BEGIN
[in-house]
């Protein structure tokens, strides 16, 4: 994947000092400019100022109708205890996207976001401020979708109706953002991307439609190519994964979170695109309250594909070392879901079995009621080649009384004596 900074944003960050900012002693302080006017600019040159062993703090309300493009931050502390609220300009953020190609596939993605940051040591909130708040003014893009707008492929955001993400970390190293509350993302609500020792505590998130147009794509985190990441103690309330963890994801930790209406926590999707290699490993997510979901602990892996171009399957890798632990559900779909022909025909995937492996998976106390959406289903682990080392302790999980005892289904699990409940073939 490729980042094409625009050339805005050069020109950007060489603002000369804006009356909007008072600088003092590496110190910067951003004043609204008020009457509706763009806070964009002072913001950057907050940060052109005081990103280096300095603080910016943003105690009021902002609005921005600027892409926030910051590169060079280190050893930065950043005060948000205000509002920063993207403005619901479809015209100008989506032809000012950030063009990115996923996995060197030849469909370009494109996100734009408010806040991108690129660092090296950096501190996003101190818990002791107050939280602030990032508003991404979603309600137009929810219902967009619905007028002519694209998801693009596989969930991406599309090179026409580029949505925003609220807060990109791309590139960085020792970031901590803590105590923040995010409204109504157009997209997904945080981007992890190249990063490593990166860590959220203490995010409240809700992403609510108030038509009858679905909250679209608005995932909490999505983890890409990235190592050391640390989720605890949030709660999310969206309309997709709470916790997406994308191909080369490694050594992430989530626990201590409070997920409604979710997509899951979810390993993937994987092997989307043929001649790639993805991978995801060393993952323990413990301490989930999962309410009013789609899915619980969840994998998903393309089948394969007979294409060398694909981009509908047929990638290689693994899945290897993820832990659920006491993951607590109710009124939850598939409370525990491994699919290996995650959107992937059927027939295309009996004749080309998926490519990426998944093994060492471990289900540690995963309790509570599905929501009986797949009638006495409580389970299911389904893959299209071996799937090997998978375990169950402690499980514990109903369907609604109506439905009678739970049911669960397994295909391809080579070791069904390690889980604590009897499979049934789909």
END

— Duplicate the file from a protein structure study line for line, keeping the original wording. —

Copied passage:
[in-house]
């Protein structure tokens, strides 16, 4: 994947000092400019100022109708205890996207976001401020979708109706953002991307439609190519994964979170695109309250594909070392879901079995009621080649009384004596 900074944003960050900012002693302080006017600019040159062993703090309300493009931050502390609220300009953020190609596939993605940051040591909130708040003014893009707008492929955001993400970390190293509350993302609500020792505590998130147009794509985190990441103690309330963890994801930790209406926590999707290699490993997510979901602990892996171009399957890798632990559900779909022909025909995937492996998976106390959406289903682990080392302790999980005892289904699990409940073939 490729980042094409625009050339805005050069020109950007060489603002000369804006009356909007008072600088003092590496110190910067951003004043609204008020009457509706763009806070964009002072913001950057907050940060052109005081990103280096300095603080910016943003105690009021902002609005921005600027892409926030910051590169060079280190050893930065950043005060948000205000509002920063993207403005619901479809015209100008989506032809000012950030063009990115996923996995060197030849469909370009494109996100734009408010806040991108690129660092090296950096501190996003101190818990002791107050939280602030990032508003991404979603309600137009929810219902967009619905007028002519694209998801693009596989969930991406599309090179026409580029949505925003609220807060990109791309590139960085020792970031901590803590105590923040995010409204109504157009997209997904945080981007992890190249990063490593990166860590959220203490995010409240809700992403609510108030038509009858679905909250679209608005995932909490999505983890890409990235190592050391640390989720605890949030709660999310969206309309997709709470916790997406994308191909080369490694050594992430989530626990201590409070997920409604979710997509899951979810390993993937994987092997989307043929001649790639993805991978995801060393993952323990413990301490989930999962309410009013789609899915619980969840994998998903393309089948394969007979294409060398694909981009509908047929990638290689693994899945290897993820832990659920006491993951607590109710009124939850598939409370525990491994699919290996995650959107992937059927027939295309009996004749080309998926490519990426998944093994060492471990289900540690995963309790509570599905929501009986797949009638006495409580389970299911389904893959299209071996799937090997998978375990169950402690499980514990109903369907609604109506439905009678739970049911669960397994295909391809080579070791069904390690889980604590009897499979049934789909």